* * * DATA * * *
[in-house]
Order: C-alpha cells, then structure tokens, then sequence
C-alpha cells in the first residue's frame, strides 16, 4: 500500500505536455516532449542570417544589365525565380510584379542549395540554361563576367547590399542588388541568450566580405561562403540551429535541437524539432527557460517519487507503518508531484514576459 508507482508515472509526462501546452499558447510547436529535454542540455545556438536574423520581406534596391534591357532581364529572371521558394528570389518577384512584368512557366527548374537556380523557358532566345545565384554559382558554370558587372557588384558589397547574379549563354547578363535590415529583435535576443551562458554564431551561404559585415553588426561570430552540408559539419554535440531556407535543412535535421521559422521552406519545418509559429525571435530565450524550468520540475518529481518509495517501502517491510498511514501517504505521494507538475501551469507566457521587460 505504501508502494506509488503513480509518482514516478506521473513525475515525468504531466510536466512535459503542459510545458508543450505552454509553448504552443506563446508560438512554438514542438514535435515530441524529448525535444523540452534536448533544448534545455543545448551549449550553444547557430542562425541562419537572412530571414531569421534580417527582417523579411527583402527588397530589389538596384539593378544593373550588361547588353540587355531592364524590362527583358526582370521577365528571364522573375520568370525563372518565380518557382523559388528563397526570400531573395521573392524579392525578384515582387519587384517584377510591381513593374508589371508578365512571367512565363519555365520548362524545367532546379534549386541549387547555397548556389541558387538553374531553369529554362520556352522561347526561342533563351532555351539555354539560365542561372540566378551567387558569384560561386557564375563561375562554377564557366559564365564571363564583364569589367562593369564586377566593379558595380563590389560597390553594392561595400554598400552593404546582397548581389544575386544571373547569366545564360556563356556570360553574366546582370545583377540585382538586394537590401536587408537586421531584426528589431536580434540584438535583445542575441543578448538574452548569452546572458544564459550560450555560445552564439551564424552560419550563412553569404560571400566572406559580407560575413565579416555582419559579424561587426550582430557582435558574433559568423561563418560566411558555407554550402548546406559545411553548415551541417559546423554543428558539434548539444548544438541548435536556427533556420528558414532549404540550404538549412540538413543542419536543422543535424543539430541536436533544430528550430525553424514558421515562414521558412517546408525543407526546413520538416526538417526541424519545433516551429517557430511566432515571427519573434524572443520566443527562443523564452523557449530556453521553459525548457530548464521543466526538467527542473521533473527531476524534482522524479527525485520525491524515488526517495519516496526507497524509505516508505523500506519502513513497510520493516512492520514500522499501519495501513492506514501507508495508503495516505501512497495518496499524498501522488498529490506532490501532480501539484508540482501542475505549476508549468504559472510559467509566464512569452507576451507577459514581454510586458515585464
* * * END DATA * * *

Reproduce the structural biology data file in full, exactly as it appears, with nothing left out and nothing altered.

[in-house]
Order: C-alpha cells, then structure tokens, then sequence
C-alpha cells in the first residue's frame, strides 16, 4: 500500500505536455516532449542570417544589365525565380510584379542549395540554361563576367547590399542588388541568450566580405561562403540551429535541437524539432527557460517519487507503518508531484514576459 508507482508515472509526462501546452499558447510547436529535454542540455545556438536574423520581406534596391534591357532581364529572371521558394528570389518577384512584368512557366527548374537556380523557358532566345545565384554559382558554370558587372557588384558589397547574379549563354547578363535590415529583435535576443551562458554564431551561404559585415553588426561570430552540408559539419554535440531556407535543412535535421521559422521552406519545418509559429525571435530565450524550468520540475518529481518509495517501502517491510498511514501517504505521494507538475501551469507566457521587460 505504501508502494506509488503513480509518482514516478506521473513525475515525468504531466510536466512535459503542459510545458508543450505552454509553448504552443506563446508560438512554438514542438514535435515530441524529448525535444523540452534536448533544448534545455543545448551549449550553444547557430542562425541562419537572412530571414531569421534580417527582417523579411527583402527588397530589389538596384539593378544593373550588361547588353540587355531592364524590362527583358526582370521577365528571364522573375520568370525563372518565380518557382523559388528563397526570400531573395521573392524579392525578384515582387519587384517584377510591381513593374508589371508578365512571367512565363519555365520548362524545367532546379534549386541549387547555397548556389541558387538553374531553369529554362520556352522561347526561342533563351532555351539555354539560365542561372540566378551567387558569384560561386557564375563561375562554377564557366559564365564571363564583364569589367562593369564586377566593379558595380563590389560597390553594392561595400554598400552593404546582397548581389544575386544571373547569366545564360556563356556570360553574366546582370545583377540585382538586394537590401536587408537586421531584426528589431536580434540584438535583445542575441543578448538574452548569452546572458544564459550560450555560445552564439551564424552560419550563412553569404560571400566572406559580407560575413565579416555582419559579424561587426550582430557582435558574433559568423561563418560566411558555407554550402548546406559545411553548415551541417559546423554543428558539434548539444548544438541548435536556427533556420528558414532549404540550404538549412540538413543542419536543422543535424543539430541536436533544430528550430525553424514558421515562414521558412517546408525543407526546413520538416526538417526541424519545433516551429517557430511566432515571427519573434524572443520566443527562443523564452523557449530556453521553459525548457530548464521543466526538467527542473521533473527531476524534482522524479527525485520525491524515488526517495519516496526507497524509505516508505523500506519502513513497510520493516512492520514500522499501519495501513492506514501507508495508503495516505501512497495518496499524498501522488498529490506532490501532480501539484508540482501542475505549476508549468504559472510559467509566464512569452507576451507577459514581454510586458515585464